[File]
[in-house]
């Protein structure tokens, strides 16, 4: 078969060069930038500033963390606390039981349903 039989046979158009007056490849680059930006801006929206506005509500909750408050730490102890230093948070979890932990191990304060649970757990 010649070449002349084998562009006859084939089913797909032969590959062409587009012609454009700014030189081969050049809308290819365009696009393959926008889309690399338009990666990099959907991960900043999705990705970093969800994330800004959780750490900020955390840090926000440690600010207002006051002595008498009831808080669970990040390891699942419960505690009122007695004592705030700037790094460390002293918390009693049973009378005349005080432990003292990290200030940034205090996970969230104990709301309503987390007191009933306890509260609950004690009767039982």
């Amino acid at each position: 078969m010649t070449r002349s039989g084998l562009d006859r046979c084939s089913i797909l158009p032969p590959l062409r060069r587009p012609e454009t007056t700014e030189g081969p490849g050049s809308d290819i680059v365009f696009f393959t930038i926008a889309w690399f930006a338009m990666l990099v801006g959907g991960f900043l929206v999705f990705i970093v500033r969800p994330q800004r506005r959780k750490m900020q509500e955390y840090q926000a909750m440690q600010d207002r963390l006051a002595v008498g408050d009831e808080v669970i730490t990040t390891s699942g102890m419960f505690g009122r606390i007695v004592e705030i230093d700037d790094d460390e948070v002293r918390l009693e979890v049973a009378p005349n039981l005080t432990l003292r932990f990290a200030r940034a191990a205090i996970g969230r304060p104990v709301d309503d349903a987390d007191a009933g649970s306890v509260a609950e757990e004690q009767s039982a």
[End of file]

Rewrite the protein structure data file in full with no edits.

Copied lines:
[in-house]
């Protein structure tokens, strides 16, 4: 078969060069930038500033963390606390039981349903 039989046979158009007056490849680059930006801006929206506005509500909750408050730490102890230093948070979890932990191990304060649970757990 010649070449002349084998562009006859084939089913797909032969590959062409587009012609454009700014030189081969050049809308290819365009696009393959926008889309690399338009990666990099959907991960900043999705990705970093969800994330800004959780750490900020955390840090926000440690600010207002006051002595008498009831808080669970990040390891699942419960505690009122007695004592705030700037790094460390002293918390009693049973009378005349005080432990003292990290200030940034205090996970969230104990709301309503987390007191009933306890509260609950004690009767039982």
């Amino acid at each position: 078969m010649t070449r002349s039989g084998l562009d006859r046979c084939s089913i797909l158009p032969p590959l062409r060069r587009p012609e454009t007056t700014e030189g081969p490849g050049s809308d290819i680059v365009f696009f393959t930038i926008a889309w690399f930006a338009m990666l990099v801006g959907g991960f900043l929206v999705f990705i970093v500033r969800p994330q800004r506005r959780k750490m900020q509500e955390y840090q926000a909750m440690q600010d207002r963390l006051a002595v008498g408050d009831e808080v669970i730490t990040t390891s699942g102890m419960f505690g009122r606390i007695v004592e705030i230093d700037d790094d460390e948070v002293r918390l009693e979890v049973a009378p005349n039981l005080t432990l003292r932990f990290a200030r940034a191990a205090i996970g969230r304060p104990v709301d309503d349903a987390d007191a009933g649970s306890v509260a609950e757990e004690q009767s039982a």